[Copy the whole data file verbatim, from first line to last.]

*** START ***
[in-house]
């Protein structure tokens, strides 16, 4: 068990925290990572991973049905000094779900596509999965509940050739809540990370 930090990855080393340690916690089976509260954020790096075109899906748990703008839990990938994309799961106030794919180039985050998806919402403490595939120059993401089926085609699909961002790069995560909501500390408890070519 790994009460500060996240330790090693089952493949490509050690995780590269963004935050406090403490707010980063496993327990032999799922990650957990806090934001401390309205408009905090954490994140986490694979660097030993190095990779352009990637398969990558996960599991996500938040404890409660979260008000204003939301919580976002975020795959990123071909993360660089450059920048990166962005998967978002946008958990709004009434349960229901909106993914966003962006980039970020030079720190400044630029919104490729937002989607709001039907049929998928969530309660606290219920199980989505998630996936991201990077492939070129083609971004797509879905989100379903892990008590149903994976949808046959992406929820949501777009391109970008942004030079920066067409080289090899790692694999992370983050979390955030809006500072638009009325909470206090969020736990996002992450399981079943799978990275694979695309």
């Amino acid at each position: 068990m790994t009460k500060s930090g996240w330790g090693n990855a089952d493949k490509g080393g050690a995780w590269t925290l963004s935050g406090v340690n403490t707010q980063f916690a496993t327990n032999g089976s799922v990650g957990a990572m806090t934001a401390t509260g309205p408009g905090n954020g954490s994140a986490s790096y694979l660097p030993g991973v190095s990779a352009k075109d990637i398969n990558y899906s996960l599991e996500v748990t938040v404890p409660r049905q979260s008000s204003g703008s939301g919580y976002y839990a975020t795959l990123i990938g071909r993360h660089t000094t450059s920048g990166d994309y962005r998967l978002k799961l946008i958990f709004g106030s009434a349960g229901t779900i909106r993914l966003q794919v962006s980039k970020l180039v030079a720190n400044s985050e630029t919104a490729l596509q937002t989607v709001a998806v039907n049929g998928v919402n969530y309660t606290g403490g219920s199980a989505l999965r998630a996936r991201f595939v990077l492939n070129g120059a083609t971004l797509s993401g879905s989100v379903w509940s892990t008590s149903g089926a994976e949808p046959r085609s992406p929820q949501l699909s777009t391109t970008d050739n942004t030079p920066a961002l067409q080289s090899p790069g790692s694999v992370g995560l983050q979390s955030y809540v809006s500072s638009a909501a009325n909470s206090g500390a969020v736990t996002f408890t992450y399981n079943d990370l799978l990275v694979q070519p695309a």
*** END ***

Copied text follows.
[in-house]
């Protein structure tokens, strides 16, 4: 068990925290990572991973049905000094779900596509999965509940050739809540990370 930090990855080393340690916690089976509260954020790096075109899906748990703008839990990938994309799961106030794919180039985050998806919402403490595939120059993401089926085609699909961002790069995560909501500390408890070519 790994009460500060996240330790090693089952493949490509050690995780590269963004935050406090403490707010980063496993327990032999799922990650957990806090934001401390309205408009905090954490994140986490694979660097030993190095990779352009990637398969990558996960599991996500938040404890409660979260008000204003939301919580976002975020795959990123071909993360660089450059920048990166962005998967978002946008958990709004009434349960229901909106993914966003962006980039970020030079720190400044630029919104490729937002989607709001039907049929998928969530309660606290219920199980989505998630996936991201990077492939070129083609971004797509879905989100379903892990008590149903994976949808046959992406929820949501777009391109970008942004030079920066067409080289090899790692694999992370983050979390955030809006500072638009009325909470206090969020736990996002992450399981079943799978990275694979695309």
């Amino acid at each position: 068990m790994t009460k500060s930090g996240w330790g090693n990855a089952d493949k490509g080393g050690a995780w590269t925290l963004s935050g406090v340690n403490t707010q980063f916690a496993t327990n032999g089976s799922v990650g957990a990572m806090t934001a401390t509260g309205p408009g905090n954020g954490s994140a986490s790096y694979l660097p030993g991973v190095s990779a352009k075109d990637i398969n990558y899906s996960l599991e996500v748990t938040v404890p409660r049905q979260s008000s204003g703008s939301g919580y976002y839990a975020t795959l990123i990938g071909r993360h660089t000094t450059s920048g990166d994309y962005r998967l978002k799961l946008i958990f709004g106030s009434a349960g229901t779900i909106r993914l966003q794919v962006s980039k970020l180039v030079a720190n400044s985050e630029t919104a490729l596509q937002t989607v709001a998806v039907n049929g998928v919402n969530y309660t606290g403490g219920s199980a989505l999965r998630a996936r991201f595939v990077l492939n070129g120059a083609t971004l797509s993401g879905s989100v379903w509940s892990t008590s149903g089926a994976e949808p046959r085609s992406p929820q949501l699909s777009t391109t970008d050739n942004t030079p920066a961002l067409q080289s090899p790069g790692s694999v992370g995560l983050q979390s955030y809540v809006s500072s638009a909501a009325n909470s206090g500390a969020v736990t996002f408890t992450y399981n079943d990370l799978l990275v694979q070519p695309a």